June 14, 2013
Motivated by what they believe are harmful power plants in Northeast Texas, physicians of the Texas Medical Association (TMA) will ask state leaders to take action to make the plants safer.
TMA’s House of Delegates governing body recently passed a resolution calling for TMA to support laws or state agency rules requiring the old, polluting power plants to be retrofitted with pollution controls within 5 years. Doctors also seek such modifications on any plants that are sold. They also want state energy leaders to encourage construction of cleaner, more energy-producing plants.
A Rice University report released earlier this year targets 1970s-era coal-fired plants because they are “the leading emitters of air pollutants and greenhouse gases in Texas.”
The report examines retrofitting the Big Brown, Martin Lake, and Monticello coal-fired facilities with modern emission controls or replacing them with cleaner alternative energy sources. TMA, the Dallas County Medical Society, and Texas Business for Clean Air contributed money to help fund the report.
The report, cited in June’s TMA Texas Medicine magazine, says these plants heavily contribute to the formation of ground-level ozone and particulate matter, a mixture of substances including carbon-based particles, dust, and acid aerosols formed in the atmosphere by volatile organic compounds, sulfur dioxide, and nitrogen oxides. In other words, they pollute the air. And the three east Texas plants are shown to be among the top five emitters of mercury in the nation.
“The concern is that people who live in areas of high air pollution may have reduced lung capacity for life and will be more susceptible to other diseases such as chronic cardiovascular and pulmonary diseases,” said Robert Haley, MD, director of the Division of Epidemiology at The University of Texas Southwestern Medical Center at Dallas.
The three older Northeast Texas power plants are exempt from Clean Air Act requirements that industrial facilities use modern pollution controls. Yet they also are relatively unproductive. “Compared to the amount of pollution these three plants emit, they produce a relatively small amount of electric power,” Dr. Haley said. “In other words, the damage to people's health and the environment these plants are doing far outweighs their value as energy sources.”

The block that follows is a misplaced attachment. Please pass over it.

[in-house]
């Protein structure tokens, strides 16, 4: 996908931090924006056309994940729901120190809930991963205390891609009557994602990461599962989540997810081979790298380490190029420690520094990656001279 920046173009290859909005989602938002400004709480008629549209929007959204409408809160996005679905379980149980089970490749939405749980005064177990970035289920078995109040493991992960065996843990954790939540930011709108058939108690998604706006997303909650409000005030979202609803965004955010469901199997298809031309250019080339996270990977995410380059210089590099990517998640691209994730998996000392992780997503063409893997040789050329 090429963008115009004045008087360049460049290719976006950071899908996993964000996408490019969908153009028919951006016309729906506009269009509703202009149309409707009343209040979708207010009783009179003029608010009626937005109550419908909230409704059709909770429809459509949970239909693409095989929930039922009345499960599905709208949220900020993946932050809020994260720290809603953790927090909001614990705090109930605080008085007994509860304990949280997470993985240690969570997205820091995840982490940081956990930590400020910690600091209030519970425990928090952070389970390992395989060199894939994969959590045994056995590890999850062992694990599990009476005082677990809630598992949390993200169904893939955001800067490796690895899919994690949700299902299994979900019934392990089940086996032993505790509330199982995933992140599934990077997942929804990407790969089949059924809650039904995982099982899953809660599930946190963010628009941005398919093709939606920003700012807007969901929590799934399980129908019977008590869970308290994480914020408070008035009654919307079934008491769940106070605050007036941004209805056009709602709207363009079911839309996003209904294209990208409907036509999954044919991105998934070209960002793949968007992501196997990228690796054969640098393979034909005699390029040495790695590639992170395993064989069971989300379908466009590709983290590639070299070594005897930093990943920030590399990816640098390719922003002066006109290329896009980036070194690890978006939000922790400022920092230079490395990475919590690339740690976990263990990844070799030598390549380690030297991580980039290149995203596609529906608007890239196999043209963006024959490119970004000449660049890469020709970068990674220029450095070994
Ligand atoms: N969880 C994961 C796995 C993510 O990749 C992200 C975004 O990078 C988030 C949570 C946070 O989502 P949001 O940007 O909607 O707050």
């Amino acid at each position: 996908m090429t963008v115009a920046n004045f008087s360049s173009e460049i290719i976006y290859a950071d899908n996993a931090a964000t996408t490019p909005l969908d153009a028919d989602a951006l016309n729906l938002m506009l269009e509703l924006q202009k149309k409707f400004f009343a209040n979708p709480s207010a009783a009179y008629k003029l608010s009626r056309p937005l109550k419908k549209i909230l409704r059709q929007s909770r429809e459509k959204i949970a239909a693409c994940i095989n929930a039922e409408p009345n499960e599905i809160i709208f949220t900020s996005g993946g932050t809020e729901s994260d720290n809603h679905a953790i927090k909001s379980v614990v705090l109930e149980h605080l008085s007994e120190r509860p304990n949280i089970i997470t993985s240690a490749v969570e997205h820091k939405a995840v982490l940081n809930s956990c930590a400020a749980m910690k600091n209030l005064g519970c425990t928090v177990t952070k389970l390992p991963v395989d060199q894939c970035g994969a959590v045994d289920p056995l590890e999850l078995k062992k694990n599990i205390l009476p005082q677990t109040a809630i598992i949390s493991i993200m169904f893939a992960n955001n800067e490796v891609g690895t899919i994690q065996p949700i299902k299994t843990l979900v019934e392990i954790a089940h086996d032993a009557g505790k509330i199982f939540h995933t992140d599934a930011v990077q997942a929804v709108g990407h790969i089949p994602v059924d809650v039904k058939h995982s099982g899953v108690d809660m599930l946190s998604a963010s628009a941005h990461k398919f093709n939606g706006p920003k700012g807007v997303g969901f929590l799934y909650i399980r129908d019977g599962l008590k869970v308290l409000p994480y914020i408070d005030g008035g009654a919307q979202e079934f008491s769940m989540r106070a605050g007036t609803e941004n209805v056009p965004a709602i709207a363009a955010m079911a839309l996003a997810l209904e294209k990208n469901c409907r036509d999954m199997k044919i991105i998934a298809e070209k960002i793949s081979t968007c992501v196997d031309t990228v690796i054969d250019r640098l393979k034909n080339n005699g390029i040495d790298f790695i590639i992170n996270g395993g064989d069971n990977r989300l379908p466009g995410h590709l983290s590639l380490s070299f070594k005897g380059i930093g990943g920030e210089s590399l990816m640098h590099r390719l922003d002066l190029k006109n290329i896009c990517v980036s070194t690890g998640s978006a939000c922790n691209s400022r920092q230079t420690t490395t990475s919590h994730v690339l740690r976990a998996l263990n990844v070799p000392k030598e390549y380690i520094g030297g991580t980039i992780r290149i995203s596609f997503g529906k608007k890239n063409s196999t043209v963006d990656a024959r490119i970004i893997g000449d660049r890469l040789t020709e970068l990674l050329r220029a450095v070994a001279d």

The Big Brown, Martin Lake, and Monticello plants are “tremendously harmful to the environment,” according to Wesley Stafford, MD, a Corpus Christi allergy and asthma specialist and member of the TMA Council on Science and Public Health.
“On one hand, these plants generate energy inexpensively, but on the other hand, they emit more pollution than any other plants in the state. It's a classic debate of cheap energy versus harm to the environment,” he said.
The new TMA policy calls for legislation — or Texas Commission on Environmental Quality rules — to require installation of Environmental Protection Agency — compliant selective catalytic reduction technology for pollution controls “on coal-fired power plants that change ownership in Texas and on all coal-fired power plants in East Texas within five years.” The resolution also supports “legislative and Public Utility Commission incentives to encourage the building of more energy-productive and less polluting alternatives to replace” the Big Brown, Martin Lake, and Monticello plants.
Dr. Haley and his physician colleagues hope these measures will protect their patients’ health. “Physicians should think about all the patients they see with chronic obstructive pulmonary disease exacerbations and all the children they treat who have frequent asthma exacerbations. These dirty power plants contribute to those and other health problems,” he said.
TMA is the largest state medical society in the nation, representing more than 47,000 physician and medical student members. It is located in Austin and has 112 component county medical societies around the state. TMA’s key objective since 1853 is to improve the health of all Texans.
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